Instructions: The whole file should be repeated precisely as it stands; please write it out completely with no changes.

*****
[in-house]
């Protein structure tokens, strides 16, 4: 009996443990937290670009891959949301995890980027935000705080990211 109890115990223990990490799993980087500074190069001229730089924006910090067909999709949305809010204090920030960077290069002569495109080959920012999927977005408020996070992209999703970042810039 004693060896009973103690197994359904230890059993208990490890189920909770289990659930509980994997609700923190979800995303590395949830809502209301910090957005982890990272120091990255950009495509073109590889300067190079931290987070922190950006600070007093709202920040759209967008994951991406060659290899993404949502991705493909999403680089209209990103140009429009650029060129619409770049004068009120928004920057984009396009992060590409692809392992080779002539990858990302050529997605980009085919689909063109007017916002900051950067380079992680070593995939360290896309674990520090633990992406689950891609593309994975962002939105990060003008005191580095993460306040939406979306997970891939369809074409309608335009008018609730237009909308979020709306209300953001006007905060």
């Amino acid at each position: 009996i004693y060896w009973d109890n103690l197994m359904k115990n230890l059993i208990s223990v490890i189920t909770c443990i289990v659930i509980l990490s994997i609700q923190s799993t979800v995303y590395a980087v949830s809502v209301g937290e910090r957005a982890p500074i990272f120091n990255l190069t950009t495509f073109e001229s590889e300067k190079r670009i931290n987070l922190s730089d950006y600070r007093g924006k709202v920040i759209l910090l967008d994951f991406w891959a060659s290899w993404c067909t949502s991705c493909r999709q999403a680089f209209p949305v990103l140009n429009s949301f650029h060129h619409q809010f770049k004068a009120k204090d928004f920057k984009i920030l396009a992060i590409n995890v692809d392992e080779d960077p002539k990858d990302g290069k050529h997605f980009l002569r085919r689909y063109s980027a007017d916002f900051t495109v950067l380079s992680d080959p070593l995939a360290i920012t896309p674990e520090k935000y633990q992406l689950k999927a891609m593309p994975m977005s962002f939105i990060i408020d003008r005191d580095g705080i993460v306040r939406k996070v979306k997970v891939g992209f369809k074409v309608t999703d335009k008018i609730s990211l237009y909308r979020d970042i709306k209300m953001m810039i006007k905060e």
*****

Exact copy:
[in-house]
């Protein structure tokens, strides 16, 4: 009996443990937290670009891959949301995890980027935000705080990211 109890115990223990990490799993980087500074190069001229730089924006910090067909999709949305809010204090920030960077290069002569495109080959920012999927977005408020996070992209999703970042810039 004693060896009973103690197994359904230890059993208990490890189920909770289990659930509980994997609700923190979800995303590395949830809502209301910090957005982890990272120091990255950009495509073109590889300067190079931290987070922190950006600070007093709202920040759209967008994951991406060659290899993404949502991705493909999403680089209209990103140009429009650029060129619409770049004068009120928004920057984009396009992060590409692809392992080779002539990858990302050529997605980009085919689909063109007017916002900051950067380079992680070593995939360290896309674990520090633990992406689950891609593309994975962002939105990060003008005191580095993460306040939406979306997970891939369809074409309608335009008018609730237009909308979020709306209300953001006007905060």
């Amino acid at each position: 009996i004693y060896w009973d109890n103690l197994m359904k115990n230890l059993i208990s223990v490890i189920t909770c443990i289990v659930i509980l990490s994997i609700q923190s799993t979800v995303y590395a980087v949830s809502v209301g937290e910090r957005a982890p500074i990272f120091n990255l190069t950009t495509f073109e001229s590889e300067k190079r670009i931290n987070l922190s730089d950006y600070r007093g924006k709202v920040i759209l910090l967008d994951f991406w891959a060659s290899w993404c067909t949502s991705c493909r999709q999403a680089f209209p949305v990103l140009n429009s949301f650029h060129h619409q809010f770049k004068a009120k204090d928004f920057k984009i920030l396009a992060i590409n995890v692809d392992e080779d960077p002539k990858d990302g290069k050529h997605f980009l002569r085919r689909y063109s980027a007017d916002f900051t495109v950067l380079s992680d080959p070593l995939a360290i920012t896309p674990e520090k935000y633990q992406l689950k999927a891609m593309p994975m977005s962002f939105i990060i408020d003008r005191d580095g705080i993460v306040r939406k996070v979306k997970v891939g992209f369809k074409v309608t999703d335009k008018i609730s990211l237009y909308r979020d970042i709306k209300m953001m810039i006007k905060e």